According to Wikipedia as a student at Lincoln, he opposed the integration of African American professors to Lincoln.  Langston Hughes is purported to have called  him "rough and ready, loud and wrong." After having participated in a sit in  demonstration against a segregated movie theatre in Oxford, PA, he began to have a more determined sense of purpose and started taking an active interest in fighting injustice for the least of these - Black people who didn't have a voice, and didn't have access to legal means.  But he was a long way from realizing that goal.  He married in 1929 to Vivien Burey.  He graduated from Lincoln with honors, receiving a BA in Humanities from Lincoln. He was tops in his class at Lincoln and the head of his class at Howard as well.  His intention was to go to law school in Maryland; however the pre-existing predominance of racism prevented him from attending the University of Maryland.  He ended up attending Howard for his law degree, under his mentor, Dr. Charles Hamilton Houston.   where he graduated at the head of his class. ]
Marshall Graduated from Lincoln University in 1930 and from Howard University in 1933.

He had been named legal counsel to the NAACP shortly after having passed the bar, and served in that capacity from 1938 through 1967.  His primary focus at that time was not necessarily Civil Rights, but providing counsel to Blacks who were facing racist injustice  It's what called him to Connecticut to defend a Black man who had been accused of attempting to rape a white woman.  Without giving away the entire plot, let's just say that the year was 1940, segregation, racism, and lynching were still in effect.  Marshall soon finds out that being in the North gives him no real advantage - while he is allowed to be in the courtroom - the racist northern judicial system will not allow  him to speak in court in order to represent his client.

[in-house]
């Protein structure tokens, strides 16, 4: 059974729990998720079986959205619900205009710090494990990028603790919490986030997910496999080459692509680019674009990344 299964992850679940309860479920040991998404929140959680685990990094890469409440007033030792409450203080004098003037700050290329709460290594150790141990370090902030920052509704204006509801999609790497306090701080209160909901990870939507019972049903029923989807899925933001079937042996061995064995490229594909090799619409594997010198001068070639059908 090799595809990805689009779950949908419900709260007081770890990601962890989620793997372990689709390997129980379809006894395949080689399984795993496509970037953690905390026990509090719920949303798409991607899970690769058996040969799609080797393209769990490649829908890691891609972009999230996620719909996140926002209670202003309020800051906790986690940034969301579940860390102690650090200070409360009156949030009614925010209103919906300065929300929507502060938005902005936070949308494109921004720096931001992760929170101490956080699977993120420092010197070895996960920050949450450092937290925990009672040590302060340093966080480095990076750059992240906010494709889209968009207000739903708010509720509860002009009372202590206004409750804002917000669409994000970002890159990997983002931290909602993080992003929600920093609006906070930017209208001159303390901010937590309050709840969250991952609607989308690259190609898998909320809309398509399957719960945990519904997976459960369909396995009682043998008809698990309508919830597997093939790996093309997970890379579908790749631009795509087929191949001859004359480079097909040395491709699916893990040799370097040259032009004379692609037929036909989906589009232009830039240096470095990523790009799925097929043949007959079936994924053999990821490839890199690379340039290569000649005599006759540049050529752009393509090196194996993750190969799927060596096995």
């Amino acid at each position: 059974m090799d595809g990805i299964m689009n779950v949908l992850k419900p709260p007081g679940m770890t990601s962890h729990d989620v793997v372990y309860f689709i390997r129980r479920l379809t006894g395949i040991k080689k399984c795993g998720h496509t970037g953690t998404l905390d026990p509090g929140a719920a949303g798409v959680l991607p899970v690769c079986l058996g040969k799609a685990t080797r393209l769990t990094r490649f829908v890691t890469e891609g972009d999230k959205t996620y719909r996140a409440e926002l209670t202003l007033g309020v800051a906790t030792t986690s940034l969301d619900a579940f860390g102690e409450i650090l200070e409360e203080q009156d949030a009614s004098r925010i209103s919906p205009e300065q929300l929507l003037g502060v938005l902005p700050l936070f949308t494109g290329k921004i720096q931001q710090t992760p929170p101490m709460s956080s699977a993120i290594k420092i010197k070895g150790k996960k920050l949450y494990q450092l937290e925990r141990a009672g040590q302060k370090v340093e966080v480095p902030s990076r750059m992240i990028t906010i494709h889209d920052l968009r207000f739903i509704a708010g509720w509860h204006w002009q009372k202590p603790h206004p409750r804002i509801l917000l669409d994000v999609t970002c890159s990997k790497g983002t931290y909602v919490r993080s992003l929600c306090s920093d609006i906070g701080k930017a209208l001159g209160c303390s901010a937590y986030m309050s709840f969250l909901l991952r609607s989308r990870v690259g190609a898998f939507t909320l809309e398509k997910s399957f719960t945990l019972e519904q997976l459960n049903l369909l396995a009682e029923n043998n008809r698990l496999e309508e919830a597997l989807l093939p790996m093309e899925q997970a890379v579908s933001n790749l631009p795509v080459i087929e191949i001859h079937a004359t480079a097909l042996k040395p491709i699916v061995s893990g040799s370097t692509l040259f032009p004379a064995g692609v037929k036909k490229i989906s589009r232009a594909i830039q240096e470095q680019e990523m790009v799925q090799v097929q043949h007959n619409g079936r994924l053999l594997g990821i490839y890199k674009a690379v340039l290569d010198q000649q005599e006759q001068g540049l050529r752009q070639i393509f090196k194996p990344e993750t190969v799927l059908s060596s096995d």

It is because of this that the NAACP teams him up with a Jewish (white) lawyer - Mr. Friedman, who is dealing with issues of his own via anti semitism.  This takes place just prior to WWII and Pearl Harbor.  This movie gives a glimpse into so many aspects of the Marshall Persona - not just the dignified personage everyone had become accustomed to seeing in his latter years - but the audacious, yet contemplative Marshall. 

Thurgood Marshall photographed in 1967 in the Oval Office
This is the Thurgood Marshall I met in 1965 at Hampton Institute when
he came to give the keynote speech for the graduating class.

I had the great privilege of meeting the great man before he became Supreme Court Justice in the late Spring of 1965 when I served as usher for the graduating class.  I had the privilege of escorting him to the stage - and the pleasure of a brief conversation with him.  He had a great sense of humor and an easy going manner.  I was awestruck that he even spoke to me, let alone had a conversation.  I will never forget it as long as I live.

I am looking forward to the screening of this great movie - as we should all be - and being a part of taking it over the top with our support as Black people for a Black man who did so much for us, and whose legacy continues to live on.

I vividly remember when he stepped down from the bench on the Supreme Court, and they asked him why he was retiring.  He candidly said (paraphrasing), "because I'm dying. I've waited for them to bring another Black man to the Supreme Court.  I can't wait any longer.  There's an undertaker walking behind me measuring me for a grave."   He never lost his humor, nor his sense of purpose or his Blackness.

For movie times and dates, consult your local newspapers, or local theaters. 

Long live the memory and legacy of the great Thurgood Marshall.